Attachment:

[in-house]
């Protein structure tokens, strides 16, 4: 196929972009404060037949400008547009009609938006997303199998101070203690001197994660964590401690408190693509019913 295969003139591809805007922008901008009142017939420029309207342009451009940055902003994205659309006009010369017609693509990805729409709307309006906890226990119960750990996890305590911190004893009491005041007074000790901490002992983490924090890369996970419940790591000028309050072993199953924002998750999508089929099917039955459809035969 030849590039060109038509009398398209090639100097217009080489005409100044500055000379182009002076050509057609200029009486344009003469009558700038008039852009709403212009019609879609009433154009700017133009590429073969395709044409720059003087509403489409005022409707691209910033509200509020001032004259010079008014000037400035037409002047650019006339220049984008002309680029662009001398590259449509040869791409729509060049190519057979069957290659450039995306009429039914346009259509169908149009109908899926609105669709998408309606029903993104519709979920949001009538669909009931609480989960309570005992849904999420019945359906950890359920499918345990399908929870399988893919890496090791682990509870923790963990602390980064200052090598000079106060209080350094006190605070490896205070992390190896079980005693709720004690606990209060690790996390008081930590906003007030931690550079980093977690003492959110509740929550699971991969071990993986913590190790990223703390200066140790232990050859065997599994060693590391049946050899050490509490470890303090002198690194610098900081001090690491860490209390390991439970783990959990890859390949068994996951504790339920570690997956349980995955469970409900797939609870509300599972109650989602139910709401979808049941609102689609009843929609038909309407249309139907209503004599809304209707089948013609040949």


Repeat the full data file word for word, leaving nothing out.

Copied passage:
[in-house]
């Protein structure tokens, strides 16, 4: 196929972009404060037949400008547009009609938006997303199998101070203690001197994660964590401690408190693509019913 295969003139591809805007922008901008009142017939420029309207342009451009940055902003994205659309006009010369017609693509990805729409709307309006906890226990119960750990996890305590911190004893009491005041007074000790901490002992983490924090890369996970419940790591000028309050072993199953924002998750999508089929099917039955459809035969 030849590039060109038509009398398209090639100097217009080489005409100044500055000379182009002076050509057609200029009486344009003469009558700038008039852009709403212009019609879609009433154009700017133009590429073969395709044409720059003087509403489409005022409707691209910033509200509020001032004259010079008014000037400035037409002047650019006339220049984008002309680029662009001398590259449509040869791409729509060049190519057979069957290659450039995306009429039914346009259509169908149009109908899926609105669709998408309606029903993104519709979920949001009538669909009931609480989960309570005992849904999420019945359906950890359920499918345990399908929870399988893919890496090791682990509870923790963990602390980064200052090598000079106060209080350094006190605070490896205070992390190896079980005693709720004690606990209060690790996390008081930590906003007030931690550079980093977690003492959110509740929550699971991969071990993986913590190790990223703390200066140790232990050859065997599994060693590391049946050899050490509490470890303090002198690194610098900081001090690491860490209390390991439970783990959990890859390949068994996951504790339920570690997956349980995955469970409900797939609870509300599972109650989602139910709401979808049941609102689609009843929609038909309407249309139907209503004599809304209707089948013609040949």